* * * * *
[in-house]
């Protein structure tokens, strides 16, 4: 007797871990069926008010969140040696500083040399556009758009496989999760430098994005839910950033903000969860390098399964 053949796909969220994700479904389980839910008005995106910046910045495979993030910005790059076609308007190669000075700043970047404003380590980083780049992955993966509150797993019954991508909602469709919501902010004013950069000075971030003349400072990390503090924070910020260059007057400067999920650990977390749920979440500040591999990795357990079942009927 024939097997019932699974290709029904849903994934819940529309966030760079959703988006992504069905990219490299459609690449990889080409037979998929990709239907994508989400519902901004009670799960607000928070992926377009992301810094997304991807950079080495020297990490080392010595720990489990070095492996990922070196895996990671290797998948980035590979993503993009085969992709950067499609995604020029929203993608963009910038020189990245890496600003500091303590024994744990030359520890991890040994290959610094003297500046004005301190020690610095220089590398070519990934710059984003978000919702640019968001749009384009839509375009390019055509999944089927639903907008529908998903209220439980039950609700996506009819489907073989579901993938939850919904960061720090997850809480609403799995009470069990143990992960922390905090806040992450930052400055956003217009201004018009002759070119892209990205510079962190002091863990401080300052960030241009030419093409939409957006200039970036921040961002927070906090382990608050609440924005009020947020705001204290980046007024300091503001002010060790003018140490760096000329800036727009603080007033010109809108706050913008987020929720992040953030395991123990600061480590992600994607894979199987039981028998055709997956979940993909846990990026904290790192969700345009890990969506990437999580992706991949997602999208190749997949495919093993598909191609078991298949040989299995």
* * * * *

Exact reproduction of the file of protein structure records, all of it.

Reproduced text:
[in-house]
């Protein structure tokens, strides 16, 4: 007797871990069926008010969140040696500083040399556009758009496989999760430098994005839910950033903000969860390098399964 053949796909969220994700479904389980839910008005995106910046910045495979993030910005790059076609308007190669000075700043970047404003380590980083780049992955993966509150797993019954991508909602469709919501902010004013950069000075971030003349400072990390503090924070910020260059007057400067999920650990977390749920979440500040591999990795357990079942009927 024939097997019932699974290709029904849903994934819940529309966030760079959703988006992504069905990219490299459609690449990889080409037979998929990709239907994508989400519902901004009670799960607000928070992926377009992301810094997304991807950079080495020297990490080392010595720990489990070095492996990922070196895996990671290797998948980035590979993503993009085969992709950067499609995604020029929203993608963009910038020189990245890496600003500091303590024994744990030359520890991890040994290959610094003297500046004005301190020690610095220089590398070519990934710059984003978000919702640019968001749009384009839509375009390019055509999944089927639903907008529908998903209220439980039950609700996506009819489907073989579901993938939850919904960061720090997850809480609403799995009470069990143990992960922390905090806040992450930052400055956003217009201004018009002759070119892209990205510079962190002091863990401080300052960030241009030419093409939409957006200039970036921040961002927070906090382990608050609440924005009020947020705001204290980046007024300091503001002010060790003018140490760096000329800036727009603080007033010109809108706050913008987020929720992040953030395991123990600061480590992600994607894979199987039981028998055709997956979940993909846990990026904290790192969700345009890990969506990437999580992706991949997602999208190749997949495919093993598909191609078991298949040989299995």